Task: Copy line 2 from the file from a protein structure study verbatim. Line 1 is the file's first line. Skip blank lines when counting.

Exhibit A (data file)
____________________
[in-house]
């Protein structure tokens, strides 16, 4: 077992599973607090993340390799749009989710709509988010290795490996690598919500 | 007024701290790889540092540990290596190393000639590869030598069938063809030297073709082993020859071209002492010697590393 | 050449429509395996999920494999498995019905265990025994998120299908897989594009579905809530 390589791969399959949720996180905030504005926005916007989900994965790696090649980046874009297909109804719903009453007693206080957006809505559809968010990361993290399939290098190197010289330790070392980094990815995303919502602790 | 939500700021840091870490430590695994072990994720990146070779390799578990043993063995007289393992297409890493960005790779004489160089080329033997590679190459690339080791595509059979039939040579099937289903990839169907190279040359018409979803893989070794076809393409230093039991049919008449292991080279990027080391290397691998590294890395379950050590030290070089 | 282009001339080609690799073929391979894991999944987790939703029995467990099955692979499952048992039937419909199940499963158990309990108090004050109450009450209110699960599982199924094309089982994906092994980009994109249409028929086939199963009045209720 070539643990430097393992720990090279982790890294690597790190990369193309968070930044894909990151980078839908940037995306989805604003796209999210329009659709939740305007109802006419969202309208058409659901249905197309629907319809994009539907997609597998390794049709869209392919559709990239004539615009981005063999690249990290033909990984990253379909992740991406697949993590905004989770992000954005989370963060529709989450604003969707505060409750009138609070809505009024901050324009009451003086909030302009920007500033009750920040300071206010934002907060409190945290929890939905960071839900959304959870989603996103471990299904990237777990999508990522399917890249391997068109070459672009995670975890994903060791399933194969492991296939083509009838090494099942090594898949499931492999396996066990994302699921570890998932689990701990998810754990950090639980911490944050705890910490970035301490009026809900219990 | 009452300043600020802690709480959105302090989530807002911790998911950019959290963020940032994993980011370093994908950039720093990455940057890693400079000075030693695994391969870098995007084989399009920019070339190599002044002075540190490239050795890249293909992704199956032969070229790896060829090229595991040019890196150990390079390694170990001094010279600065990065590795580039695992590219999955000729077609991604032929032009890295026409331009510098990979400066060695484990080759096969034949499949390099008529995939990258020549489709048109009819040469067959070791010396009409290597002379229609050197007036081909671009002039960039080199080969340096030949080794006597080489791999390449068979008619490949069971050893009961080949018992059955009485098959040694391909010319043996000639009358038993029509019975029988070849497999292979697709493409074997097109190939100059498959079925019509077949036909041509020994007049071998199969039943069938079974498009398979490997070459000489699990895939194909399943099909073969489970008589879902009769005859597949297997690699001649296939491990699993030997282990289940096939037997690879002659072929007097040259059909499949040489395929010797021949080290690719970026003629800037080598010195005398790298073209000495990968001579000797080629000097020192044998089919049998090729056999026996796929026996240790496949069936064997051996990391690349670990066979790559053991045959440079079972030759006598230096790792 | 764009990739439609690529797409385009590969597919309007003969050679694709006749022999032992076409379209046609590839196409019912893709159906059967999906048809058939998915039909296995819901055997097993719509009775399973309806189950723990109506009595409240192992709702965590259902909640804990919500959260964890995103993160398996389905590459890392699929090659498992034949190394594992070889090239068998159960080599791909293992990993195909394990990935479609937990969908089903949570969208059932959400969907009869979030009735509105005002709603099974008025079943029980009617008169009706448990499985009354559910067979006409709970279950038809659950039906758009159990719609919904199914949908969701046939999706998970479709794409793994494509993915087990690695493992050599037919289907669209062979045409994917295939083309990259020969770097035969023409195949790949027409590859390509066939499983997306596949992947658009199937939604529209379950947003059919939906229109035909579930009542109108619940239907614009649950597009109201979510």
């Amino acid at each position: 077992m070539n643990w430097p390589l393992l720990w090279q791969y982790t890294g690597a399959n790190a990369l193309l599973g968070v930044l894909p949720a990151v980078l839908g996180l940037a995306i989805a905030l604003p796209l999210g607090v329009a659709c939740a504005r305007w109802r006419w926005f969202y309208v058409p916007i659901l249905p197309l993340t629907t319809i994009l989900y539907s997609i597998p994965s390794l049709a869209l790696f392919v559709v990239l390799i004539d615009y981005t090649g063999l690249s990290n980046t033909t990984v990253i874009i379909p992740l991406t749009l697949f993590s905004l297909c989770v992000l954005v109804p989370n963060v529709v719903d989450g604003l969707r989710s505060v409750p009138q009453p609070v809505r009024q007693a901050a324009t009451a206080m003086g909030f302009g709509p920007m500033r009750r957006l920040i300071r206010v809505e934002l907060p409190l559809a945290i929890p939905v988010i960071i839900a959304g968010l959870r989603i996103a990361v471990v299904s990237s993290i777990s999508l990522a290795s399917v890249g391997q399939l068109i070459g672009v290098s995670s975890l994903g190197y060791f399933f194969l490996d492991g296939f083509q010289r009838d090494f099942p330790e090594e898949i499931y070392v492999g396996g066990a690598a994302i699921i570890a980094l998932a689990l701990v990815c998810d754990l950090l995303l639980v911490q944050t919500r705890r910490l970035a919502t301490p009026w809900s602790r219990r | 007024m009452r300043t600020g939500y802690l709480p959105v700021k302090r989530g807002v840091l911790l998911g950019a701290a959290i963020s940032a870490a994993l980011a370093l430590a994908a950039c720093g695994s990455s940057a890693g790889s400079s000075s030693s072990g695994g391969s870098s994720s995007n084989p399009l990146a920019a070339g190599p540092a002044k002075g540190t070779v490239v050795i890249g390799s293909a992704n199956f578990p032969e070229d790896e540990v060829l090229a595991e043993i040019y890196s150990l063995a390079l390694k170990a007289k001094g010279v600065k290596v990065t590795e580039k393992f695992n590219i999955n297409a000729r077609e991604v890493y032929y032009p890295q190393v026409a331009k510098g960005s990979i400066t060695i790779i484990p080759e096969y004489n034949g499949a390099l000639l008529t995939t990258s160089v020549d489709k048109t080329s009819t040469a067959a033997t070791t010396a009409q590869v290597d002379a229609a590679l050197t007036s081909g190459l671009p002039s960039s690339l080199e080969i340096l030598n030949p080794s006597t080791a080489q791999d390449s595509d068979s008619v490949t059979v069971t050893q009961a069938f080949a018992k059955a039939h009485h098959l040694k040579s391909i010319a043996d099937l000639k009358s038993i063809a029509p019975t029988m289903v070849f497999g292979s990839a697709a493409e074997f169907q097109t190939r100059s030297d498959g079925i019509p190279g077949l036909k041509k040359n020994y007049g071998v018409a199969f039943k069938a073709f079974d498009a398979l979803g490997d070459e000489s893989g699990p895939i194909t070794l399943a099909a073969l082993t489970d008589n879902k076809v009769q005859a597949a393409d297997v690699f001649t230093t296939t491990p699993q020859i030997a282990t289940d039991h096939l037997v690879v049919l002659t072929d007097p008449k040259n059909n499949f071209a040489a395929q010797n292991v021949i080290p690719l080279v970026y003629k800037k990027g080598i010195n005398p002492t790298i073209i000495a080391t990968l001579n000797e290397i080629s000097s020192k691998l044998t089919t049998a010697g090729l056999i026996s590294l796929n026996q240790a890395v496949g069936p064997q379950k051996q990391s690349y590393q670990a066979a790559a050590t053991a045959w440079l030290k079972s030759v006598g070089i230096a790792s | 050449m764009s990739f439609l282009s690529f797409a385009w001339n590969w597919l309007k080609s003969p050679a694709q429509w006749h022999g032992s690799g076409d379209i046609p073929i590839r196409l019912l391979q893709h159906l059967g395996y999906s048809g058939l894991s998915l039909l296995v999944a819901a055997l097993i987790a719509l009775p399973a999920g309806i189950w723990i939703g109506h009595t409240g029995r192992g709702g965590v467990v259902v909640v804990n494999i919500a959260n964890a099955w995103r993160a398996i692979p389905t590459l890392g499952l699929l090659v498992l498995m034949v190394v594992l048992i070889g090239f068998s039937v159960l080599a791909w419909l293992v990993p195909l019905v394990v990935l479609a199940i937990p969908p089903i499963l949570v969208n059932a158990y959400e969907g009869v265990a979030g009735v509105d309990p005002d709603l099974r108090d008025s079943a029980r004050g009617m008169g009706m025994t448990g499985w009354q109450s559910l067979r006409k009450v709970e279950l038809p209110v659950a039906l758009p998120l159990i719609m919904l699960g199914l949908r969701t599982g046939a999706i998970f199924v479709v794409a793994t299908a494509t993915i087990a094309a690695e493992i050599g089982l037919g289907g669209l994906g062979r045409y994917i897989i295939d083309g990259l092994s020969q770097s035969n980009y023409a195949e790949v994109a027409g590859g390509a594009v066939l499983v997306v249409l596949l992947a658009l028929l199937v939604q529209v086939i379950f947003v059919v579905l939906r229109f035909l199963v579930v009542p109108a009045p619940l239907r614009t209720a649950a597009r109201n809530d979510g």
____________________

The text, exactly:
């Protein structure tokens, strides 16, 4: 077992599973607090993340390799749009989710709509988010290795490996690598919500 | 007024701290790889540092540990290596190393000639590869030598069938063809030297073709082993020859071209002492010697590393 | 050449429509395996999920494999498995019905265990025994998120299908897989594009579905809530 390589791969399959949720996180905030504005926005916007989900994965790696090649980046874009297909109804719903009453007693206080957006809505559809968010990361993290399939290098190197010289330790070392980094990815995303919502602790 | 939500700021840091870490430590695994072990994720990146070779390799578990043993063995007289393992297409890493960005790779004489160089080329033997590679190459690339080791595509059979039939040579099937289903990839169907190279040359018409979803893989070794076809393409230093039991049919008449292991080279990027080391290397691998590294890395379950050590030290070089 | 282009001339080609690799073929391979894991999944987790939703029995467990099955692979499952048992039937419909199940499963158990309990108090004050109450009450209110699960599982199924094309089982994906092994980009994109249409028929086939199963009045209720 070539643990430097393992720990090279982790890294690597790190990369193309968070930044894909990151980078839908940037995306989805604003796209999210329009659709939740305007109802006419969202309208058409659901249905197309629907319809994009539907997609597998390794049709869209392919559709990239004539615009981005063999690249990290033909990984990253379909992740991406697949993590905004989770992000954005989370963060529709989450604003969707505060409750009138609070809505009024901050324009009451003086909030302009920007500033009750920040300071206010934002907060409190945290929890939905960071839900959304959870989603996103471990299904990237777990999508990522399917890249391997068109070459672009995670975890994903060791399933194969492991296939083509009838090494099942090594898949499931492999396996066990994302699921570890998932689990701990998810754990950090639980911490944050705890910490970035301490009026809900219990 | 009452300043600020802690709480959105302090989530807002911790998911950019959290963020940032994993980011370093994908950039720093990455940057890693400079000075030693695994391969870098995007084989399009920019070339190599002044002075540190490239050795890249293909992704199956032969070229790896060829090229595991040019890196150990390079390694170990001094010279600065990065590795580039695992590219999955000729077609991604032929032009890295026409331009510098990979400066060695484990080759096969034949499949390099008529995939990258020549489709048109009819040469067959070791010396009409290597002379229609050197007036081909671009002039960039080199080969340096030949080794006597080489791999390449068979008619490949069971050893009961080949018992059955009485098959040694391909010319043996000639009358038993029509019975029988070849497999292979697709493409074997097109190939100059498959079925019509077949036909041509020994007049071998199969039943069938079974498009398979490997070459000489699990895939194909399943099909073969489970008589879902009769005859597949297997690699001649296939491990699993030997282990289940096939037997690879002659072929007097040259059909499949040489395929010797021949080290690719970026003629800037080598010195005398790298073209000495990968001579000797080629000097020192044998089919049998090729056999026996796929026996240790496949069936064997051996990391690349670990066979790559053991045959440079079972030759006598230096790792 | 764009990739439609690529797409385009590969597919309007003969050679694709006749022999032992076409379209046609590839196409019912893709159906059967999906048809058939998915039909296995819901055997097993719509009775399973309806189950723990109506009595409240192992709702965590259902909640804990919500959260964890995103993160398996389905590459890392699929090659498992034949190394594992070889090239068998159960080599791909293992990993195909394990990935479609937990969908089903949570969208059932959400969907009869979030009735509105005002709603099974008025079943029980009617008169009706448990499985009354559910067979006409709970279950038809659950039906758009159990719609919904199914949908969701046939999706998970479709794409793994494509993915087990690695493992050599037919289907669209062979045409994917295939083309990259020969770097035969023409195949790949027409590859390509066939499983997306596949992947658009199937939604529209379950947003059919939906229109035909579930009542109108619940239907614009649950597009109201979510």